It seems cellular carriers have always had the same policy on the replacement of your mobile handset. You are generally eligible for an upgrade to a new device every two years, and it's been that way since these devices only made phone calls.
But now, with manufacturers turning out new devices almost monthly, consumers who just replaced their device often look longingly at their friends' new phones. Two years, it seems, is a long time to stick with a phone when technology is rapidly changing. Carriers have begun to offer new options when it comes to upgrades, which may or may not be in the consumers' best interest.
Origin of the two-year plan
First, let's look at the whole reasoning behind the two-year upgrade. When you sign up with a mobile carrier, you pick a plan and purchase a phone. But the carrier “subsidizes” the cost of the phone for you. The carrier says the phone costs $600 but you get it for $200.
The carrier says it pays the other $400, which is why it insists on an ironclad two-year contract. If you cancel before two years, it assesses an “early termination fee” to recoup the money it paid for your phone.
It's hard to know what the phone really costs, however. We have to take the company's word that it costs $600 but when any commodity is subsidized – think health care and college tuition – suppliers have a lot more flexibility in setting a price.
The carriers, of course, benefit from the arrangement by keeping customers locked up for two years. They haven't seen any reason to change until recently, when manufacturers sped up the product cycle and no-contract carriers became a bigger factor in the industry.
Starting Friday AT&T is rolling out AT&T Next, allowing customers to purchase a smartphone or tablet with no down payment but who agree to pay monthly installments for the device. After 12 payments, they can trade it in and upgrade to a brand new device — again with no down payment — or they can keep using their device and have no more payments after 20 months. It's available for new AT&T customers or existing customers who are upgrade eligible.
“With AT&T Next, customers can get the newest smartphone or tablet every year with no down payment. That’s hard to beat, and it’s an incredible value for customers who want the latest and greatest every year,” said Ralph de la Vega, president and chief executive officer of AT&T Mobility.
Verizon Wireless is countering with Verizon Wireless Edge. Starting August 25, customers will be able to buy a phone on the installment plan, making payments over and above the monthly service fee. T-Mobile, meanwhile, was the first to set off in this new direction, scrapping the two-year service agreement in March in favor of selling unsubsidized phones on the installment plan.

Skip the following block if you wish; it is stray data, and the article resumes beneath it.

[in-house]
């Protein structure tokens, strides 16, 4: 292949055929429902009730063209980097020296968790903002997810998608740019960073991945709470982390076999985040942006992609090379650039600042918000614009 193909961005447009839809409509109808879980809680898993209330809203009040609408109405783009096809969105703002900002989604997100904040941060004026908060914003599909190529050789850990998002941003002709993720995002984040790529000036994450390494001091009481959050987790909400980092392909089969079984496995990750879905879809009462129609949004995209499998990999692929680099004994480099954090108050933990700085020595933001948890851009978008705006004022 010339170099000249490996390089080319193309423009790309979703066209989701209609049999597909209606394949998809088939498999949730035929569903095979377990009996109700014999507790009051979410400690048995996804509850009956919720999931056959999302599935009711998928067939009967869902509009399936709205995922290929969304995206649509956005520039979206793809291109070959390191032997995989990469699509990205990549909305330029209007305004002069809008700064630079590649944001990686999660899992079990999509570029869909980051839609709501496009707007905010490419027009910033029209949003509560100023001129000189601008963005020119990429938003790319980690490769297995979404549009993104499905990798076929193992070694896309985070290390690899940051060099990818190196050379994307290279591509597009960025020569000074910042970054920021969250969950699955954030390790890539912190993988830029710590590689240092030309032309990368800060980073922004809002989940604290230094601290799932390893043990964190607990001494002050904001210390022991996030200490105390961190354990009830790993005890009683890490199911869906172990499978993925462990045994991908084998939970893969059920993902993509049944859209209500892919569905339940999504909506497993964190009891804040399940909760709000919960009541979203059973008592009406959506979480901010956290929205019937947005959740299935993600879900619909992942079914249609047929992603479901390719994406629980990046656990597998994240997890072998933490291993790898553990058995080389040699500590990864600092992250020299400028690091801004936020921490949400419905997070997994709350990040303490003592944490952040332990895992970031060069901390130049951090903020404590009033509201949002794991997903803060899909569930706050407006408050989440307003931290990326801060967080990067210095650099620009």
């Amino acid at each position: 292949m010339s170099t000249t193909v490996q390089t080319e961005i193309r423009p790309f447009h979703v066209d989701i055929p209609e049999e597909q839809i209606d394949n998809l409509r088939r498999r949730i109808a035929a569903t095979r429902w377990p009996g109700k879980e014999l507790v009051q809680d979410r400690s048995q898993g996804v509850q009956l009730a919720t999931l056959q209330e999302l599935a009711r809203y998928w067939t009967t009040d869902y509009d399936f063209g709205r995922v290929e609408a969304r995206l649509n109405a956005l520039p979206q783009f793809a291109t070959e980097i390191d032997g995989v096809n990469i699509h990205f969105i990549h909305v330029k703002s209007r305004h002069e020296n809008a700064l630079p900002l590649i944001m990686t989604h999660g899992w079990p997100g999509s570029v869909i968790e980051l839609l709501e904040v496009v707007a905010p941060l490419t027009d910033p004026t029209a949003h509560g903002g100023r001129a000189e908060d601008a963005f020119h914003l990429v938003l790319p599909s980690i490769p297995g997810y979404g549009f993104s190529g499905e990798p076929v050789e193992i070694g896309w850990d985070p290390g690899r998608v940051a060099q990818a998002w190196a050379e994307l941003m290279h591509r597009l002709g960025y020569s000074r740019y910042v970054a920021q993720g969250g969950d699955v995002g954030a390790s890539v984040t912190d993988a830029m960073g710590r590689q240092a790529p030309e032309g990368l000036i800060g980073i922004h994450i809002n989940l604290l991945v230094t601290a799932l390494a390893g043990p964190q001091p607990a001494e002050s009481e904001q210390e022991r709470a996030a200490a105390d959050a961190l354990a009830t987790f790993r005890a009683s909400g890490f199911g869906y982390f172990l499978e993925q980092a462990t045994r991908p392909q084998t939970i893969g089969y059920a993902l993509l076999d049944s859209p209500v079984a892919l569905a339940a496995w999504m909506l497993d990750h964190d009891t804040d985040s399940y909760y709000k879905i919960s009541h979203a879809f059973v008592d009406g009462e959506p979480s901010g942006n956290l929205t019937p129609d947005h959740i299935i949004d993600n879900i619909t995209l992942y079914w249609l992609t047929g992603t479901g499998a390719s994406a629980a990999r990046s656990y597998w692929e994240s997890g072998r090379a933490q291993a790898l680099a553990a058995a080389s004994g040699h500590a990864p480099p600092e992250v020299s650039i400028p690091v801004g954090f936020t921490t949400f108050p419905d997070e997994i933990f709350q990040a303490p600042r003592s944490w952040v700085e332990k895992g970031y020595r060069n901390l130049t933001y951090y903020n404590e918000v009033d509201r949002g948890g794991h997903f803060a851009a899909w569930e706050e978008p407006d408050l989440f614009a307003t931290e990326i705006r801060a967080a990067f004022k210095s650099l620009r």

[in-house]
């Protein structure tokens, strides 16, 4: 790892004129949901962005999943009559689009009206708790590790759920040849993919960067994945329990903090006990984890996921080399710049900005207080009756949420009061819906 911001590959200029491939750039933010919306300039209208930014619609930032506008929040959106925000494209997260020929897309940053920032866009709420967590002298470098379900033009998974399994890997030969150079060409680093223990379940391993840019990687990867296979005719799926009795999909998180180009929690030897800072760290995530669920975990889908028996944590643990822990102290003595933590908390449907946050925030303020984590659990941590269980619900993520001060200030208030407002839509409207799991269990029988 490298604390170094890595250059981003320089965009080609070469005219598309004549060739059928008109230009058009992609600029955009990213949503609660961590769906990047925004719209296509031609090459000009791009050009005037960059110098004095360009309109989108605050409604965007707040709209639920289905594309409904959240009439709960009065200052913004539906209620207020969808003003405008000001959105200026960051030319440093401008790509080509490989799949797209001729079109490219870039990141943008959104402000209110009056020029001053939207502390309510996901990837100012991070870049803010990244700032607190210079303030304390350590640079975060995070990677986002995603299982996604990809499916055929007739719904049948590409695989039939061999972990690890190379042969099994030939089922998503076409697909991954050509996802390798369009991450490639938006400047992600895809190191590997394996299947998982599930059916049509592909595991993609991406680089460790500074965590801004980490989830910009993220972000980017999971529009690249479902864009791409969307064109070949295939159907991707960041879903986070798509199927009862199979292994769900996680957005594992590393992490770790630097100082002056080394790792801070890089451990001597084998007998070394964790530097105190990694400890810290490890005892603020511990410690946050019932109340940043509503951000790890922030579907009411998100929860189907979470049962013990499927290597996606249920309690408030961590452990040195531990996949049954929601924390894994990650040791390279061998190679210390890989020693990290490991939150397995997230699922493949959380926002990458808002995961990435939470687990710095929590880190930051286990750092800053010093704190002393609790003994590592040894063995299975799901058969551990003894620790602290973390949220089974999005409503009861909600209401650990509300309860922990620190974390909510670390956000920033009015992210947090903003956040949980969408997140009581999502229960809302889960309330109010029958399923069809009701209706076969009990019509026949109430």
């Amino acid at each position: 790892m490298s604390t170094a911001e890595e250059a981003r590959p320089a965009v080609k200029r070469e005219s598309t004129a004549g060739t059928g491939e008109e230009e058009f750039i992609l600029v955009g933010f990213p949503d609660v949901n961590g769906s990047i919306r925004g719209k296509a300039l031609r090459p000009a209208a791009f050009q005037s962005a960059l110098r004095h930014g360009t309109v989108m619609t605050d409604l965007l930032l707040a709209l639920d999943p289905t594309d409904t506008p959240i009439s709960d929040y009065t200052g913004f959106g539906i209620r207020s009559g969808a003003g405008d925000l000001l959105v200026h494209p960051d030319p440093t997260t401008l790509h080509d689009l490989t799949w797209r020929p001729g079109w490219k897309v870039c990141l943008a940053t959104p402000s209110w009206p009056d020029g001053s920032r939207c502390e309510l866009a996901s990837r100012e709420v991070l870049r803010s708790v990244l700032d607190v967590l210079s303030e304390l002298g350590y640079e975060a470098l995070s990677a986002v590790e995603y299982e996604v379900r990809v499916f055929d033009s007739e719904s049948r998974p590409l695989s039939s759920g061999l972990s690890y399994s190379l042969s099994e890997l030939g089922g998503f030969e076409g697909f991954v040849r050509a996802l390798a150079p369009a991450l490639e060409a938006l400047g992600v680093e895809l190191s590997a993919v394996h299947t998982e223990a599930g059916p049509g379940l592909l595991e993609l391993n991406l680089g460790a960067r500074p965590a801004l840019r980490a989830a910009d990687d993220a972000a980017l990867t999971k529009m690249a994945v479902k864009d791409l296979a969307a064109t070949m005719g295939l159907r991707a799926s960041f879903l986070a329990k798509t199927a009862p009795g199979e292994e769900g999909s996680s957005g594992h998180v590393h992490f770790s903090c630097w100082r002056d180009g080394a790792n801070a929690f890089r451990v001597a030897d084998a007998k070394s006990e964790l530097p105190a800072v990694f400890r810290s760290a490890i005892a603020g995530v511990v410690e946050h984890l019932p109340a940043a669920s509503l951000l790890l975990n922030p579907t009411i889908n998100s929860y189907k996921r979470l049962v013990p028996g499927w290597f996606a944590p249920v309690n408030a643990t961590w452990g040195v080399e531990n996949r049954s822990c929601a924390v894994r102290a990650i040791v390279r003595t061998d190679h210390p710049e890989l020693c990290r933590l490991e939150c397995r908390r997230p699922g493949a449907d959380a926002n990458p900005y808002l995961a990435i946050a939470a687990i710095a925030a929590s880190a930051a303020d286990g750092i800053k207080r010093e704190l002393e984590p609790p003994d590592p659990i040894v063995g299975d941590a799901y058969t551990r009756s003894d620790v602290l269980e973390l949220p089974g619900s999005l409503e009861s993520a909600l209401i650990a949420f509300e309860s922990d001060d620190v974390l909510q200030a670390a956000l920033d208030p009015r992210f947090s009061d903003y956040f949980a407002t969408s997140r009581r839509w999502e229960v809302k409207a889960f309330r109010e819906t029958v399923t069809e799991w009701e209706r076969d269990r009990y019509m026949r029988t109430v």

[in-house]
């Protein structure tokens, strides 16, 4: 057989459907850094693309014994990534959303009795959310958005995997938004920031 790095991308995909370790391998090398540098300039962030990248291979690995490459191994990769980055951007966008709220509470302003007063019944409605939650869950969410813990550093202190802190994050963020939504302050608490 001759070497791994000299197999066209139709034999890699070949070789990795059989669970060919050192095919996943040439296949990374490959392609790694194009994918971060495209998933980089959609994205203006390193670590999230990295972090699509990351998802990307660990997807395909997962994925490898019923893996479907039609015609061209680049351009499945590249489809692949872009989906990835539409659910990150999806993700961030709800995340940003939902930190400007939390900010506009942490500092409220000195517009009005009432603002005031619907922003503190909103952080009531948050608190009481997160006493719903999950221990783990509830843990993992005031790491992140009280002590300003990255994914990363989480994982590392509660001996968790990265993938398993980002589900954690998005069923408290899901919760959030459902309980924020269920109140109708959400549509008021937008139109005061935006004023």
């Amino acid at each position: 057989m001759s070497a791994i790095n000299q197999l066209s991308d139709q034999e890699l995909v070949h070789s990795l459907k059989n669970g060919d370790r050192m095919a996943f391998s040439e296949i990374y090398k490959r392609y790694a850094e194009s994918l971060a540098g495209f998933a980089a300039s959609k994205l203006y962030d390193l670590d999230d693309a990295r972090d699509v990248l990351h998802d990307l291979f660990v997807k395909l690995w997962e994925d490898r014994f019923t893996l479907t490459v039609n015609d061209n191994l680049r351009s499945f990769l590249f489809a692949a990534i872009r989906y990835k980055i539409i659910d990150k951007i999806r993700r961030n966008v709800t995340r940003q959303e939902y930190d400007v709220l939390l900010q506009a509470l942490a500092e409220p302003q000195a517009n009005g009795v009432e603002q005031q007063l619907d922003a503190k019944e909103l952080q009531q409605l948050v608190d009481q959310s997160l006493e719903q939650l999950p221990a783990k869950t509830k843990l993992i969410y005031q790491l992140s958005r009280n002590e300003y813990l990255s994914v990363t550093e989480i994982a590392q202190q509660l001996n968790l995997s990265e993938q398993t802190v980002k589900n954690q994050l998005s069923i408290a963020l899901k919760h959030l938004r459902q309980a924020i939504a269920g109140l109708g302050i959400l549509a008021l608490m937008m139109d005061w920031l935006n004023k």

Do the math
Getting a new phone every year might appeal to a lot of consumers, but before making such a move it might be wise to do the math. You are already paying a monthly service fee that includes some of the cost of the subsidized phone on a two year contract.
Under the new installment plans being offered, you continue to pay that same monthly service fee. They aren't reducing it.
In addition, you are paying an installment fee for the new device. It might be cheaper to simply pay the early termination fee if you want to upgrade.
And there may be no reason to upgrade if you are still happy with your present phone. However, some consumers claim the carriers go to great lengths to try and make you upgrade.
“I keep getting reminders via e-amil that I am over my two-year contract and that I can upgrade,” Patricia, a Verizon Wireless subscriber from San Diego, Calif., wrote in a ConsumerAffairs post. “I've received offers to upgrade to an iPhone. I also took a survey letting them know I am not interested in making any changes at this time. It's just a big coincidence that lately when I go to pick up any incoming calls, the phone only rings once or twice and I can't pick up and then have to call the person back on my own and explain that to them. Also my phone will mysteriously light up while I'm not even using it. I feel like there are intentional games being played by this wireless company and they are trying to force me to upgrade while I'm not ready to.”
Remember that any time your upgrade any devices on your account, it resets the clock on another two-year agreement.
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